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Joan M. Ridley
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2911 Turtle Creek Blvd., Suite 300
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Choosing the option to best fit your company’s needs

Business owners are often faced with the decision to either lease space or purchase a property for their business operations. Market conditions, will dictate the price and available selections of properties for sale or lease. The business owner should evaluate the pros and cons of either alternative. Below are some points to consider when evaluating a lease or purchase:



Shorter lease terms allow for greater flexibility if a tenant is anticipating growth or a change in business climate. Longer lease terms allow some control over market rental rate fluctuations. Leases offer tenants with flexibility, as the tenant can determine the length of term they want and do not have the hassle of having to sell their building. In addition, leases can be structured with additional built-in flexibility; Tenants can negotiate termination options, expansion options, renewal options and the right to sublease if they outgrow the space or need to relocate for whatever reason.

Rental Rates

Rental rates are determined by market conditions, however, there is some predictability built into a lease contract. The rental rates are typically set for the term. Increases are those of operating expenses (property taxes, insurance, utilities, etc.) that can increase with inflation.

Low to No Cash Outlay

If the Tenant has good credit, in most cases, the Landlord will fund the up-front costs of any required tenant improvements. With rising construction costs, tenant improvements can exceed $20/square foot, this can be a significant outlay. Tenants typically provide the landlord with a security deposit at lease execution. This amount can vary, but it typically is equal to one (1) month of rent, again, based on the tenant’s credit. In some cases, Landlords will waive the security deposit.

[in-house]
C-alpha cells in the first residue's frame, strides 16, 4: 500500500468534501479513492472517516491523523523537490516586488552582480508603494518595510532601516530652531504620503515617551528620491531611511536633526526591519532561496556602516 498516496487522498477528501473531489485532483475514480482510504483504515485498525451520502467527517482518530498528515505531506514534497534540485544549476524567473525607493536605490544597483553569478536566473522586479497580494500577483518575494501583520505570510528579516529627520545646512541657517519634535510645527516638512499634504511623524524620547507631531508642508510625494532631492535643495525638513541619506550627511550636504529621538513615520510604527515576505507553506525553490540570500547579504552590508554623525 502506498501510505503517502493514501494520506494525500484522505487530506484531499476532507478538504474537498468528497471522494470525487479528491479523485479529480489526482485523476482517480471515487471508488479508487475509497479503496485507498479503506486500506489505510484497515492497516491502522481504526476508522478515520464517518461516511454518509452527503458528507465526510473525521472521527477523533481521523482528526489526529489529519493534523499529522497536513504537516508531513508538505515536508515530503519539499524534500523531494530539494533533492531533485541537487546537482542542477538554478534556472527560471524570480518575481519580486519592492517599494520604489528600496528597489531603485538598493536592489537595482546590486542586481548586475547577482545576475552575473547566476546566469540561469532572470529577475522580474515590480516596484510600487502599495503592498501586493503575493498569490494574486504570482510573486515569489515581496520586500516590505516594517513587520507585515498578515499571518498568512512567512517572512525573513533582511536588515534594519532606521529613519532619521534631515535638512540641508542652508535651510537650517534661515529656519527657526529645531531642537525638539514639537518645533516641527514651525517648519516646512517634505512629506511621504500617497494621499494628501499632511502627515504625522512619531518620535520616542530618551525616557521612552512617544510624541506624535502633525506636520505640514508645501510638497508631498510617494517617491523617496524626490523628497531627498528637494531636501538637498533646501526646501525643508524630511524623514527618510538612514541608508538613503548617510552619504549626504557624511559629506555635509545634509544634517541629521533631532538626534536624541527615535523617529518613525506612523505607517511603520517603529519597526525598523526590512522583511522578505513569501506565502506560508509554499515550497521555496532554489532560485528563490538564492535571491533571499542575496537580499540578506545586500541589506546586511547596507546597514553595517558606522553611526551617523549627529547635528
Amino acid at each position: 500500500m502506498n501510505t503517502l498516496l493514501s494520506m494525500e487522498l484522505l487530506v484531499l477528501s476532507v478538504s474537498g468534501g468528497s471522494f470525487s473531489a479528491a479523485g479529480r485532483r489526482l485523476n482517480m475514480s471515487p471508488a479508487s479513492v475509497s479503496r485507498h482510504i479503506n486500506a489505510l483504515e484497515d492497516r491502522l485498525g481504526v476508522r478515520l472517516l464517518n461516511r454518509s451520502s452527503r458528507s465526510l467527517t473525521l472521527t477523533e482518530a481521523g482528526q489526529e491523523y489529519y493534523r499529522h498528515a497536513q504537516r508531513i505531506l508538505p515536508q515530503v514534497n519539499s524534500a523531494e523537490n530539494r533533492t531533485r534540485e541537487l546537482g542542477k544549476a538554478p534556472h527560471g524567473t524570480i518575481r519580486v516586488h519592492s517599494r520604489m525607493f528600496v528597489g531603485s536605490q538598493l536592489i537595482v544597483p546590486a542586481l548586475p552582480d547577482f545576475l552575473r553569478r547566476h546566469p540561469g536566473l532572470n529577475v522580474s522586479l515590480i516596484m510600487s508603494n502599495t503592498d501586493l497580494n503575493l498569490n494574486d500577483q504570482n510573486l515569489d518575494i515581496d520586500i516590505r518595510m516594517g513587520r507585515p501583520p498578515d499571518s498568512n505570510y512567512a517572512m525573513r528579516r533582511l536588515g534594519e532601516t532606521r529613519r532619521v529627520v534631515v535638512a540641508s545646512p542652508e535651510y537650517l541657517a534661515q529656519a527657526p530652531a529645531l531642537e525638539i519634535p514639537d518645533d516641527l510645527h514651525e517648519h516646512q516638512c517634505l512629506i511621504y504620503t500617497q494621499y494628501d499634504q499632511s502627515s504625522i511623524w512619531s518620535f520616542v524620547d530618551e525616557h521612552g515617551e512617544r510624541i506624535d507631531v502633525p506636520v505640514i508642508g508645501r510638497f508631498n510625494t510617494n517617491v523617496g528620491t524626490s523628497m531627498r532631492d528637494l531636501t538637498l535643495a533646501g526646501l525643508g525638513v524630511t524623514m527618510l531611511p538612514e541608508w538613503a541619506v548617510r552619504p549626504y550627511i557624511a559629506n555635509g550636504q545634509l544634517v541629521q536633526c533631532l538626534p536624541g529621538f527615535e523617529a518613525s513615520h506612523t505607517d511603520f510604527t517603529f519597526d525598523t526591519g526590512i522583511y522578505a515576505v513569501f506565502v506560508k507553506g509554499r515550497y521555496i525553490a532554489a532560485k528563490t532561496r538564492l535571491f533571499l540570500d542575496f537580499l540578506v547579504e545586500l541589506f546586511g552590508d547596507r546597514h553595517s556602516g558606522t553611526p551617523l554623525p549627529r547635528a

Lease Payments - Tax Considerations

In most cases Tenant’s can expense the cost of their monthly lease payments reducing their tax bill.

Many Options

Tenants have the ability to pick and choose the best location based on their need to be in proximity to clients and employees. In addition, tenants can select from a variety of rental price points based on the class, age, location and building amenities.

No Maintenance & Property Management Responsibility

With most leases, tenants are not responsible for the maintenance and repair of their buildings in addition to managing vendors. Maintenance and management are in most cases the Landlord’ responsibility.

Other Things to Consider

Relocation costs can be high if a tenant decides to move to another property. The cost of new telephones, data cabling and other telecom costs top the list of major relocation expenses. Tenants should weigh these costs into their overall occupancy cost over the lease term.

Market conditions will have a great impact on rental rates. In a Landlord’s market rates can be high and landlords can be inflexible with lease concessions. On the other hand, if your timing is right, you may secure a great deal during a tenant’s market, when landlords are competing with each other for your business.


Build Equity

Building equity is one of the main reasons purchasing is of interest to many business owners. Since real estate cycles usually come in 10-year waves, buyers will typically see better appreciation if they hold the property for a long period and, time their sale when the market working in their favor. If you buy low and sell high, you could make a tidy profit.

Tax Considerations . Interest & Depreciation

Property owners can expense deprecation and interest payments (if they have a loan on the property).